How to Be a Woman by Caitlin Moran was 95% a perfect and relatable description of what it means to be a woman, and it mostly did a good job of representing the variety of things that that can mean to different people. 5% of the time I felt like she was undermining women's role in history or could have explained things in a more inclusive way. It's been described as a crasser version of Tina Fey's Bossypants, which makes sense, but I think Tina Fey had a better story, and Caitlin Moran did a better job of articulating her story in the context of a growing understanding of feminism.

Labor Day by Joyce Maynard is pretty lovely. I put it on my list after hearing her speak at the TX Book Festival this time last year, and I almost took it off when I saw the movie and it seemed cheesy and over the top. The movie is actually a pretty faithful adaptation of the book with a lot of the lines coming directly from the text, but the book is a million times better because you get more of the emotions that might make someone decide to harbor a fugitive over Labor Day weekend.

The Witches by Roald Dahl is delightful. I've tentatively joined a Book/Movie Club where we read books that get turned into movies, and this is the first book. It's a quick read, and I was once again impressed at how Dahl can write dark stories (about witches trying to kill all the children of the world) in such a whimsical way. Have we discussed how great this quote is?

“And above all, watch with glittering eyes the whole world around you because the greatest secrets are always hidden in the most unlikely places. Those who don't believe in magic will never find it.”


I'm giving up on Slavery by Another Name: The Re-Enslavement of Black Americans from the Civil War to World War II for the second time. The info is fascinating and totally new to me about how post-Civil War labor laws allowed white Southerners to refuse to hire African Americans, and then have them arrested for vagrancy and take advantage of their free labor as prisoners. Unfortunately, the book is terribly dense and, although it tries to follow the story of one family to provide a real-life example, I find it impossible. If anyone knows of another book on this subject, let me know.

Shot All to Hell: Jesse James, the Northfield Raid, and the Wild West's Greatest Escape, on the other hand, is a great story from one of my favorite parts of history. I can't say whether or not it's good enough to speak to those who aren't already somewhat familiar with the James-Younger gang, but I loved bit of it.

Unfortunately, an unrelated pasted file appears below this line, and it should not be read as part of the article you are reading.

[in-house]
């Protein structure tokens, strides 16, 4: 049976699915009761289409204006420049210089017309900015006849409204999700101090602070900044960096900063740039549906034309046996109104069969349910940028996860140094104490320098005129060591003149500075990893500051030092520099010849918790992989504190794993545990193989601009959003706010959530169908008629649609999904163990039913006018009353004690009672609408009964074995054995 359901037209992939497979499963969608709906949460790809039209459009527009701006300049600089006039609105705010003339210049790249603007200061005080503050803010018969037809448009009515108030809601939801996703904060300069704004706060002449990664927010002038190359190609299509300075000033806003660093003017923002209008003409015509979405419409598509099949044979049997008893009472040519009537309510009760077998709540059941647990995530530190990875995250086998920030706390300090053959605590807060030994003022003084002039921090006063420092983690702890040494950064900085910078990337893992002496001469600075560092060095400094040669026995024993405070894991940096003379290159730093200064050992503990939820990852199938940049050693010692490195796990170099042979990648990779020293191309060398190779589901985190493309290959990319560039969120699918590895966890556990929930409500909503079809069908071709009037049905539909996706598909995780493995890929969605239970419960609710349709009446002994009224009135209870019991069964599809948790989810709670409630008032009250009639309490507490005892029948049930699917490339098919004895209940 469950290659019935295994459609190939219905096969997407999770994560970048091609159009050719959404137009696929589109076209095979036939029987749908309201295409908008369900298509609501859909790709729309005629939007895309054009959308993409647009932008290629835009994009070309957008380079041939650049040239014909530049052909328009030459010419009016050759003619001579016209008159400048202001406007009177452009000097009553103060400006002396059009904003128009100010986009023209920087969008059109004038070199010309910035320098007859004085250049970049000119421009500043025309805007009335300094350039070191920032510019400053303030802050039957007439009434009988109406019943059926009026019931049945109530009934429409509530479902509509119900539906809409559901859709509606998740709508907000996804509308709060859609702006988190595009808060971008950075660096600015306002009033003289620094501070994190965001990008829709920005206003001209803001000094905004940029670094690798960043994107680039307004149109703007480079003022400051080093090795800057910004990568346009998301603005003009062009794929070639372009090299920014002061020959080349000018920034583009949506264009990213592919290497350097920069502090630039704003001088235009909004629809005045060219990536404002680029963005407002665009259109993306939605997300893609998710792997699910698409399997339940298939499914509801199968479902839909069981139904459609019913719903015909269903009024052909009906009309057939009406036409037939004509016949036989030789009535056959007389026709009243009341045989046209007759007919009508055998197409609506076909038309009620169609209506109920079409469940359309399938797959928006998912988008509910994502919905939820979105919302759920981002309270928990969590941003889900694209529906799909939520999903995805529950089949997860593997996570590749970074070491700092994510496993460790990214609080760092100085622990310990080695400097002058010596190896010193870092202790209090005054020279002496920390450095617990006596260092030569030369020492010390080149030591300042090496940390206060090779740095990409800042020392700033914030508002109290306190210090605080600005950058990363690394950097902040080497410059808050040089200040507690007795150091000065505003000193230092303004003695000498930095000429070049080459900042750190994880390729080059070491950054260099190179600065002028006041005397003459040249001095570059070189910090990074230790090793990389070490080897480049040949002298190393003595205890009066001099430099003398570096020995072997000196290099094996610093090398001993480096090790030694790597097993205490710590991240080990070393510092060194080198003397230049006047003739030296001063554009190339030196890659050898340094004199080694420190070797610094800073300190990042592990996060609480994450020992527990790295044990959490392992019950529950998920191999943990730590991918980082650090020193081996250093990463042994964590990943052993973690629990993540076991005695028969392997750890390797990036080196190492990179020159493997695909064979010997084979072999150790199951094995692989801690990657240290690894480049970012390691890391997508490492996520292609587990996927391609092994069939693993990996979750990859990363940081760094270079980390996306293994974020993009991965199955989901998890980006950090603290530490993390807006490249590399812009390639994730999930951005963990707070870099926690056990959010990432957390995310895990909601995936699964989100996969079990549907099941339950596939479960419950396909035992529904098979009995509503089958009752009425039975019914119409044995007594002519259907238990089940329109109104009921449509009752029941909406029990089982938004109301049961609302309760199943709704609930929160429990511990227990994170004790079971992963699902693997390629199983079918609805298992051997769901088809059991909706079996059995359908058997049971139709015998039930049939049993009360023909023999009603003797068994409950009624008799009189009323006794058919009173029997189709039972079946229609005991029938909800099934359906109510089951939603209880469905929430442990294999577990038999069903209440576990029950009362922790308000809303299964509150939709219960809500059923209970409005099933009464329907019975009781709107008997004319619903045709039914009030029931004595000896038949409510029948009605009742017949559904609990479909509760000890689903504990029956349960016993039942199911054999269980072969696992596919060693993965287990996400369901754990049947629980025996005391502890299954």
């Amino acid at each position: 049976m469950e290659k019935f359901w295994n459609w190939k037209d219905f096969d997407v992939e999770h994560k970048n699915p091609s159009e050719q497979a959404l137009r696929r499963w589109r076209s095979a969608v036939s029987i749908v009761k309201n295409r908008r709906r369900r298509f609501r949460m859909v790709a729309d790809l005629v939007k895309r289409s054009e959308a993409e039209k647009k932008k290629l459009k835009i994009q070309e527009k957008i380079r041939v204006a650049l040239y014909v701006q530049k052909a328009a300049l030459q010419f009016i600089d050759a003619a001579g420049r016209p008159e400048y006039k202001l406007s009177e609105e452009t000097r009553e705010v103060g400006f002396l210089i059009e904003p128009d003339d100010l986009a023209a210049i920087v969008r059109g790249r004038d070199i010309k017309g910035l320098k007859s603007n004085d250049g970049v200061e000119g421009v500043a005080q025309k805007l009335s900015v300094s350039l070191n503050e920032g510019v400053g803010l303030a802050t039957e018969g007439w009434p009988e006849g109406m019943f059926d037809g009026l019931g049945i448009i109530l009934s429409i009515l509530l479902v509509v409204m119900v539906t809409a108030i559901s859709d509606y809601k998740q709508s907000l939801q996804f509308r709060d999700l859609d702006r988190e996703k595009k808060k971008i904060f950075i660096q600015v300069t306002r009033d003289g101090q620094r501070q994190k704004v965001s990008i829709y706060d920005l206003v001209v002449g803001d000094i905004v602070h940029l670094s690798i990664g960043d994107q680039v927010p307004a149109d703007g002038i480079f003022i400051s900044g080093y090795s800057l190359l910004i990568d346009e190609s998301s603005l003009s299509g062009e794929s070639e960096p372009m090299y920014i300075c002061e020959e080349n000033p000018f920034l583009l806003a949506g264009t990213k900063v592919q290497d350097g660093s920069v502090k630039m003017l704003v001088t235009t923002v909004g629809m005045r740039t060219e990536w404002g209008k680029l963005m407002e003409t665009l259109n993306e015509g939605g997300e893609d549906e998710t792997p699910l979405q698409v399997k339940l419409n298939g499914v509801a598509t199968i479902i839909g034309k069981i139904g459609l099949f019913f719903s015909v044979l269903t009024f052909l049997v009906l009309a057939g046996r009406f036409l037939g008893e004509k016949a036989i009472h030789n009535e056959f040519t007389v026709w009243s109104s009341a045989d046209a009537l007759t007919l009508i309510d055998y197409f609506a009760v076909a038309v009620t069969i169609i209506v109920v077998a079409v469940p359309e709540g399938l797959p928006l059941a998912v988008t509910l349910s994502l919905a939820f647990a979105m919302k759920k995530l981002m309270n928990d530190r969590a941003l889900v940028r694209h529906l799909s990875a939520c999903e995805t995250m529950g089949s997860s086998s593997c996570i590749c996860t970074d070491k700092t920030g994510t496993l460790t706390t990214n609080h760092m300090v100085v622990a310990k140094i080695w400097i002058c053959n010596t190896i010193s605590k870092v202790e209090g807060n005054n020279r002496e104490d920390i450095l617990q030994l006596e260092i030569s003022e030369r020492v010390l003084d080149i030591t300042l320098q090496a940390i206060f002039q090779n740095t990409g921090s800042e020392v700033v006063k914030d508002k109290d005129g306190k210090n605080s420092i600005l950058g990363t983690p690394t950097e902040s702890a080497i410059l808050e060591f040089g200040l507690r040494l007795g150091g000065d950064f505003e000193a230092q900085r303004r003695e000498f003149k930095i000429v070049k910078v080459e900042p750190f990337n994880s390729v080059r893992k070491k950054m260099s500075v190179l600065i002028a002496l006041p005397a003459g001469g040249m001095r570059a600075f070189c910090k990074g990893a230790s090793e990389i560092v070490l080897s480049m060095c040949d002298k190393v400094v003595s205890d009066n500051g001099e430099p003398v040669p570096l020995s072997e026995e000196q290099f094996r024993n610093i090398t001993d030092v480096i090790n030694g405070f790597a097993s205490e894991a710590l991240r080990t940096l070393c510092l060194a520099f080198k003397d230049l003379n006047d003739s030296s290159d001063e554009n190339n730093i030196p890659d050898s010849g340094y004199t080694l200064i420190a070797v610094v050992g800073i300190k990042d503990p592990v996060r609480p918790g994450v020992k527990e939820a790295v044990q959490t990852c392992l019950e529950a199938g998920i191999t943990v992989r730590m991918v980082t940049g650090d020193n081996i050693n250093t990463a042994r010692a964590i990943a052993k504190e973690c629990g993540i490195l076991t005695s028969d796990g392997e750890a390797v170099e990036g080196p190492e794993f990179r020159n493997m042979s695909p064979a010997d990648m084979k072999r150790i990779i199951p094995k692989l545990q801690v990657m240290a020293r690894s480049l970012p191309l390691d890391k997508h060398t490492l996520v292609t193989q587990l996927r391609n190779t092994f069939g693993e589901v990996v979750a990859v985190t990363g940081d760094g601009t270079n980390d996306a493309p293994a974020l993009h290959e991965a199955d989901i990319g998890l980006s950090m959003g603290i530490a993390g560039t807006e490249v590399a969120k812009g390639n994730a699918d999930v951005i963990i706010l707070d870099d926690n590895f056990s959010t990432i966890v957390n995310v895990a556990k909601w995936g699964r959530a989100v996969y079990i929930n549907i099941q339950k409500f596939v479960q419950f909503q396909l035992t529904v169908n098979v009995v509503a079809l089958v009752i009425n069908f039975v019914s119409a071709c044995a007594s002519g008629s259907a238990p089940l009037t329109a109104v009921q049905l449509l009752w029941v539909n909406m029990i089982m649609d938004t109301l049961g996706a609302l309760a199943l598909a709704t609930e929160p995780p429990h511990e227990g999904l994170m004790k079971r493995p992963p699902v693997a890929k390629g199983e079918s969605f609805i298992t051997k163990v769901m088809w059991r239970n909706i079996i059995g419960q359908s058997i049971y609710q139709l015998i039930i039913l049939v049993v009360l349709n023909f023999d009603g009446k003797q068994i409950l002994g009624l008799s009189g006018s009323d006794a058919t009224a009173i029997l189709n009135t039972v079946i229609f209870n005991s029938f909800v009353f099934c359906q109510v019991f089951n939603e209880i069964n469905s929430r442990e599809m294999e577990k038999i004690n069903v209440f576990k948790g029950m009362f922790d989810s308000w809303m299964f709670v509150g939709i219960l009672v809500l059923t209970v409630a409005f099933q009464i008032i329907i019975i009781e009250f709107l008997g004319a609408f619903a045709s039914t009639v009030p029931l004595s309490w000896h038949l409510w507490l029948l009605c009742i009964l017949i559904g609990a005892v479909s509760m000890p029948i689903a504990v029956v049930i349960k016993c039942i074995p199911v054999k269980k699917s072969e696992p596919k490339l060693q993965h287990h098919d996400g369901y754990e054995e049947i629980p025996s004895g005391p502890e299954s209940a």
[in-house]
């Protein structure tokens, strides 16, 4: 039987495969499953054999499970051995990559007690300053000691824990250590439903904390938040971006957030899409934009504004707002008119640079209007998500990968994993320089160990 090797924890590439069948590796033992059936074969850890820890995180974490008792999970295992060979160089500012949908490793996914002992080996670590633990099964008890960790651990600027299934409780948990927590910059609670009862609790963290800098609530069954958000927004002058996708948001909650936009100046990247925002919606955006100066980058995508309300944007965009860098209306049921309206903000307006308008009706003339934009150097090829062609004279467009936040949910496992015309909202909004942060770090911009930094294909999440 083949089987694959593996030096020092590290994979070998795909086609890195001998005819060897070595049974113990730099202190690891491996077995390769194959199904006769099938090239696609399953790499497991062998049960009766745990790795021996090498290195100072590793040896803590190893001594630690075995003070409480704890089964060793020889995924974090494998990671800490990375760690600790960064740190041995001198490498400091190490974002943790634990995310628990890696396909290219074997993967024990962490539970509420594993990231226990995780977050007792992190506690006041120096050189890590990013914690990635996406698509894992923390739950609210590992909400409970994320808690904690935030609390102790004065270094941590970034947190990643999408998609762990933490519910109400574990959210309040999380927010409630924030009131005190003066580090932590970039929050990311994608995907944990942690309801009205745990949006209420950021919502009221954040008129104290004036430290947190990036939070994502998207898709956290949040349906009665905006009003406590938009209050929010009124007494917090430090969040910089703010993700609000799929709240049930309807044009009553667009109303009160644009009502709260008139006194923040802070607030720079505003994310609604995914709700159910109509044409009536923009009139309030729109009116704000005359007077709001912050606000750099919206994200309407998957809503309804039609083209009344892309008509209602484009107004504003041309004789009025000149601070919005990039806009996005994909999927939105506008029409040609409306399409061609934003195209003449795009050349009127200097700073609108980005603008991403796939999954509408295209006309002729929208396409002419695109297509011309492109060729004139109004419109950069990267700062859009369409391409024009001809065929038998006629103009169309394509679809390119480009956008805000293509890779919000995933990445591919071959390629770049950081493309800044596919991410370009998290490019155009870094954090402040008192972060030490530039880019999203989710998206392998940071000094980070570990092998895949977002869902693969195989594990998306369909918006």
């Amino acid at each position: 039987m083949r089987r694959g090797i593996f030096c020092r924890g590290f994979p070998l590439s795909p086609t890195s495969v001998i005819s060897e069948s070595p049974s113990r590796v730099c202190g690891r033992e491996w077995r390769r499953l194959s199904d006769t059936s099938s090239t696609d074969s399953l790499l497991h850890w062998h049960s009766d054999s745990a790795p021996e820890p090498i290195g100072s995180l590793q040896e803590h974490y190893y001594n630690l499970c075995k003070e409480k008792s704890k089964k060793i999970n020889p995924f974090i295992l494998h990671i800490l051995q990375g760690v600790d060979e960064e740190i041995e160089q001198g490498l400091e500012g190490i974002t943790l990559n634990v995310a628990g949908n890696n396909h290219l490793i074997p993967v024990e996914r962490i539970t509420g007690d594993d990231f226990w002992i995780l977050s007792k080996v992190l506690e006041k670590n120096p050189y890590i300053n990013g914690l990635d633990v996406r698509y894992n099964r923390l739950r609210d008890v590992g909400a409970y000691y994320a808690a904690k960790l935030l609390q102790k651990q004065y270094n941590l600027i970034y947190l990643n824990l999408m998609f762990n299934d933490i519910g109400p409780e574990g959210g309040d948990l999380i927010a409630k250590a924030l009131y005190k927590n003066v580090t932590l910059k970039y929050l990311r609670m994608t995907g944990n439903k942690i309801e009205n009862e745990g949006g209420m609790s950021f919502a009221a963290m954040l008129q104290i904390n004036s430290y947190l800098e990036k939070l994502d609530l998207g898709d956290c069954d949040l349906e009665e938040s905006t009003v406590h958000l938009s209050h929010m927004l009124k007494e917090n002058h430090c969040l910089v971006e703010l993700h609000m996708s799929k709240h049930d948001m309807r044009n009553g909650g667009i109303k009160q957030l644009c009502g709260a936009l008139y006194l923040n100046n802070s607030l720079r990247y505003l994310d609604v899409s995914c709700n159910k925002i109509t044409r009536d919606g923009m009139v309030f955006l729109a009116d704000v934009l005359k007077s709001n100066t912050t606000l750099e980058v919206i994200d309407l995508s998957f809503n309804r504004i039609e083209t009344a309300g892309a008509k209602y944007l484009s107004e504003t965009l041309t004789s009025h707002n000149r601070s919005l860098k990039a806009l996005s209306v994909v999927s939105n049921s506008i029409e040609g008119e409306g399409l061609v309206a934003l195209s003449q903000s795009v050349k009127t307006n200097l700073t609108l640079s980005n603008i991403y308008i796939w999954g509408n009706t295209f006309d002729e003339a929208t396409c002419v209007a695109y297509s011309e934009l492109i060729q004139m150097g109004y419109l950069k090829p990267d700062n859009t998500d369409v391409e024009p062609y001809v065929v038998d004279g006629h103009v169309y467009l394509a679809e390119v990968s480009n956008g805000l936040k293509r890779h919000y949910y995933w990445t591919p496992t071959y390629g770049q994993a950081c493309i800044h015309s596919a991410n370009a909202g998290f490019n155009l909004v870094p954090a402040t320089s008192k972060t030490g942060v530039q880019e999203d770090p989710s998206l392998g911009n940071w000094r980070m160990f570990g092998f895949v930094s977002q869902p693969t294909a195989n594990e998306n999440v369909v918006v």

Monday, October 20, 2014

Photo Post

From the last month or so: 

 I made my radio debut talking about food waste.
 I hosted a "welcome back" party for myself with Spanish food. 
 I grew eggplant. 
 I made red beans and rice.
 I saw a pretty mosaic. 
 I re-purposed leftover risotto into patties with an egg + breadcrumbs.
 I went hiking on a day off work.
 At two different places because we got lost at the first one.
 I wandered around Hill Country during an all-day staff retreat.
I helped assemble these for dinner at the staff retreat: bread, basil, tomato, bread, basil, tomato, blue cheese, bacon, bacon vinaigrette. 

Tuesday, September 30, 2014

Book Round Up

I've been doing more reading than music-finding or recipe-adapting lately, so here are the most recent books:

At the Dark End of the Street: Black Women, Rape, and Resistance -- A New History of the Civil Rights Movement from Rosa Parks to the Rise of Black Power is one of the best books I've read recently. I get that it's not practical to teach students every detail of every historic event, but I'm consistently frustrated about how the Civil Rights Movement is reduced to "Dr. King had a dream and Rosa Parks sat on a bus." And maybe if your teacher is progressive enough and has a spare five minutes, they'll tell you that Malcolm X was angry.